As one discusses the NRC issue, it is pertinent to take a look at some of the citizenship regulations in India. Article 6A of the Act has special provisions as to citizenship of persons covered by the Assam Accord. It states that every person of Indian origin who (a) came to Assam on or after the 1st day of January, 1966, but before the 25th day of March, 1971 from the specified territory [the territories included in Bangladesh immediately before the commencement of the Citizenship (Amendment) Act, 1985]; and (b) has since the date of his entry into Assam, been ordinarily resident in Assam; and (c) has been detected to be a foreigner, shall register himself in accordance with the rules made by the Central Government in this behalf under section 18 …..…. and if his name is included in any electoral roll for any Assembly or Parliamentary constituency in force on the date of such detection, his name shall be deleted therefrom.

In Assam, the issue of illegal migration is decades old—an issue on which elections have been won or lost. The intensity of the problem was felt statewide with the discovery of the alleged inclusion of 45,000 Bangladeshis in Mangaldoi Lok Sabha Constituency after the revision of the voters’ list from April to May 1979. This acted as a spark to fire the six year long Assam Agitation led by the All Assam Students’ Union in which 855 people lost their lives, many injured badly while thousands sacrificed education and career. On August 27, 1979 the All Asom Gana Sangram Parishad was formed and the anti-foreigners’ movement received a momentum. The agitation ended with the signing of the Assam Accord in the midnight of August 14, 1985 in New Delhi between the Centre and the AASU leaders. The AASU leaders eventually floated the political party Asom Gana Parishad and rode to power on the euphoria generated by the deal.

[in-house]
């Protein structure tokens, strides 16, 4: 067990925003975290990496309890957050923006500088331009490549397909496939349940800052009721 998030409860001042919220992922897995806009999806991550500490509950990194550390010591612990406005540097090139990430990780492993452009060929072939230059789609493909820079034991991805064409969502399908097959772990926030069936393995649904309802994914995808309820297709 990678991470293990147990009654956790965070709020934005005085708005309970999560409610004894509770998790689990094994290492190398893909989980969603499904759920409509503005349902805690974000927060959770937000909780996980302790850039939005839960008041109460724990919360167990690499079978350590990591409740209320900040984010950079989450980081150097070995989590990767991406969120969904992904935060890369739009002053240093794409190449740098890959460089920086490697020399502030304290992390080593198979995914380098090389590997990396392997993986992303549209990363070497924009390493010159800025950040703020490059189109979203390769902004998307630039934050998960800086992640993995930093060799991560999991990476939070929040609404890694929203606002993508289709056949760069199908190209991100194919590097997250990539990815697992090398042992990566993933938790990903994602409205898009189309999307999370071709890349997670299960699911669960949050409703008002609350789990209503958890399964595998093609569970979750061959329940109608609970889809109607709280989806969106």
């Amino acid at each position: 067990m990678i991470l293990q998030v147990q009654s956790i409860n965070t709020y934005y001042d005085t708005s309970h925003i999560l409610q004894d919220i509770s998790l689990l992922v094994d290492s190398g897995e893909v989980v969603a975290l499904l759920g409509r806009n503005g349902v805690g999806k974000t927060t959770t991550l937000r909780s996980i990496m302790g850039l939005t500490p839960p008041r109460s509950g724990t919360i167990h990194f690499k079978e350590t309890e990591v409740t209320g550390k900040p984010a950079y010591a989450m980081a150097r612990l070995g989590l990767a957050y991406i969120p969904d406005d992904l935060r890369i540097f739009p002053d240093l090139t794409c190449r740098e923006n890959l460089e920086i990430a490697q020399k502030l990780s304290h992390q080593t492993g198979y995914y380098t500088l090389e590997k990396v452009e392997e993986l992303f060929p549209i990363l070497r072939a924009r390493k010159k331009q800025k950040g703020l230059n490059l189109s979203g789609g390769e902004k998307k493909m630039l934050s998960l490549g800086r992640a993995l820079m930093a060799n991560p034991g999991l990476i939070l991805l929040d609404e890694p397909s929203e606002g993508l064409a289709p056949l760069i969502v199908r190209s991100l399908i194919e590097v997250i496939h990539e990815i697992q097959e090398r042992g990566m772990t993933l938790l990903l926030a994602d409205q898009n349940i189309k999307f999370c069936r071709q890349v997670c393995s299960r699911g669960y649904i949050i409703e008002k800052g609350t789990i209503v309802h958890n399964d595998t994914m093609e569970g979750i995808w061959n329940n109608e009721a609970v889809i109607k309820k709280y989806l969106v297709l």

Now, after 25 years of signing the historic Accord, the AASU thinks that the very issue of illegal migration is yet to be addressed. “The decision on upgrading the NRC was taken on June 6, 2005. It took five more years to start the pilot projects in Barpeta and Chaygaon. And yet again, vested interests have stepped in to create confusion in the minds of the people and stall the project”, said Samujjal Bhattacharyya, Advisor of AASSU. At the same time, AASU has smelled conspiracy of the Government and political parties concerned as the NRC updating in Chaygaon too was paused while the violence actually broke out in Barpeta. “There are enough reasons to believe that migrants across the border who came to the state after 1971 are threatened by the NRC update,” Bhattacharyya said stating that there is no error in the NRC form. Apart from AASU, 25 organizations, including others, want the NRC to be updated with no delay.